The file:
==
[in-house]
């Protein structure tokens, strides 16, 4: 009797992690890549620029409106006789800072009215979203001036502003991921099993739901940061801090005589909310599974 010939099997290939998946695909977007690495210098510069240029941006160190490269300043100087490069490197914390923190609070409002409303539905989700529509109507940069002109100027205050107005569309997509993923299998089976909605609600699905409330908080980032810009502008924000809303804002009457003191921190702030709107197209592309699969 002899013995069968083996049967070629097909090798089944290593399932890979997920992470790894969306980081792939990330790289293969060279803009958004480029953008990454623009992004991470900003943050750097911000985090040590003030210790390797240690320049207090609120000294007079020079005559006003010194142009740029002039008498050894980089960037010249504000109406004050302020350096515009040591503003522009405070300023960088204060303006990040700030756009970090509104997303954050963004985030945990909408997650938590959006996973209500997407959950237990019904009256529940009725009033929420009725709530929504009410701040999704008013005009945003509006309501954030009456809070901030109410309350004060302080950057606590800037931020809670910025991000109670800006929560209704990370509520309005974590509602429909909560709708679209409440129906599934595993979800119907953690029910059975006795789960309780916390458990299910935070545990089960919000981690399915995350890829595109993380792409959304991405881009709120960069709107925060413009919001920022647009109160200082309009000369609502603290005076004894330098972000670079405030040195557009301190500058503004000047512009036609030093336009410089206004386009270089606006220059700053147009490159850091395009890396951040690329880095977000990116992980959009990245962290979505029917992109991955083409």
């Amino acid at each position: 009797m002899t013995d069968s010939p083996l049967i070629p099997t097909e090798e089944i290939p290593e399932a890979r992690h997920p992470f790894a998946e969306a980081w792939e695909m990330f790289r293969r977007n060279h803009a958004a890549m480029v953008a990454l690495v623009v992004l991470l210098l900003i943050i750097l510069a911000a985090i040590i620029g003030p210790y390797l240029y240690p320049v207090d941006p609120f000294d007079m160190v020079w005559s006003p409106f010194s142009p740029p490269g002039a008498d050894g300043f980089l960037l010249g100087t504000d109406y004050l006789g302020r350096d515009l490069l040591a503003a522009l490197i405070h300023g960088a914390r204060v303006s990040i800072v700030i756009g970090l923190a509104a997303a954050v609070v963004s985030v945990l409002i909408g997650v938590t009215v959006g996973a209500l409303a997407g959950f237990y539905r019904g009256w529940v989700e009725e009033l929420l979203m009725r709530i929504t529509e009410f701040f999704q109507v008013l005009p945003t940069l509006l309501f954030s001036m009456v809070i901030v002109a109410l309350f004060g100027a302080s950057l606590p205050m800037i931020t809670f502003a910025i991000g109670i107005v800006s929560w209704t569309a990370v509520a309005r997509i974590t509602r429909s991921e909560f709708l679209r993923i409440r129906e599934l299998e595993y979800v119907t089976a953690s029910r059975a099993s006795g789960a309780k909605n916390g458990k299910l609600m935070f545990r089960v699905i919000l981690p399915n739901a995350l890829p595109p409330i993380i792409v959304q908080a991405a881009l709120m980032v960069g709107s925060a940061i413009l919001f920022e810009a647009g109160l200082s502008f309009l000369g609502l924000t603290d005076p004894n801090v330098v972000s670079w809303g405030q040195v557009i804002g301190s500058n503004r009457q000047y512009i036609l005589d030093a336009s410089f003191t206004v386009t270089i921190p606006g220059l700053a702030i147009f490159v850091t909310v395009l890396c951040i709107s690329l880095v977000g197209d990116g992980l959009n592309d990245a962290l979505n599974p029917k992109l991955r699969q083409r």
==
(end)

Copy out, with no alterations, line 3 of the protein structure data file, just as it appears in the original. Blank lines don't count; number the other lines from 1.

């Amino acid at each position: 009797m002899t013995d069968s010939p083996l049967i070629p099997t097909e090798e089944i290939p290593e399932a890979r992690h997920p992470f790894a998946e969306a980081w792939e695909m990330f790289r293969r977007n060279h803009a958004a890549m480029v953008a990454l690495v623009v992004l991470l210098l900003i943050i750097l510069a911000a985090i040590i620029g003030p210790y390797l240029y240690p320049v207090d941006p609120f000294d007079m160190v020079w005559s006003p409106f010194s142009p740029p490269g002039a008498d050894g300043f980089l960037l010249g100087t504000d109406y004050l006789g302020r350096d515009l490069l040591a503003a522009l490197i405070h300023g960088a914390r204060v303006s990040i800072v700030i756009g970090l923190a509104a997303a954050v609070v963004s985030v945990l409002i909408g997650v938590t009215v959006g996973a209500l409303a997407g959950f237990y539905r019904g009256w529940v989700e009725e009033l929420l979203m009725r709530i929504t529509e009410f701040f999704q109507v008013l005009p945003t940069l509006l309501f954030s001036m009456v809070i901030v002109a109410l309350f004060g100027a302080s950057l606590p205050m800037i931020t809670f502003a910025i991000g109670i107005v800006s929560w209704t569309a990370v509520a309005r997509i974590t509602r429909s991921e909560f709708l679209r993923i409440r129906e599934l299998e595993y979800v119907t089976a953690s029910r059975a099993s006795g789960a309780k909605n916390g458990k299910l609600m935070f545990r089960v699905i919000l981690p399915n739901a995350l890829p595109p409330i993380i792409v959304q908080a991405a881009l709120m980032v960069g709107s925060a940061i413009l919001f920022e810009a647009g109160l200082s502008f309009l000369g609502l924000t603290d005076p004894n801090v330098v972000s670079w809303g405030q040195v557009i804002g301190s500058n503004r009457q000047y512009i036609l005589d030093a336009s410089f003191t206004v386009t270089i921190p606006g220059l700053a702030i147009f490159v850091t909310v395009l890396c951040i709107s690329l880095v977000g197209d990116g992980l959009n592309d990245a962290l979505n599974p029917k992109l991955r699969q083409r």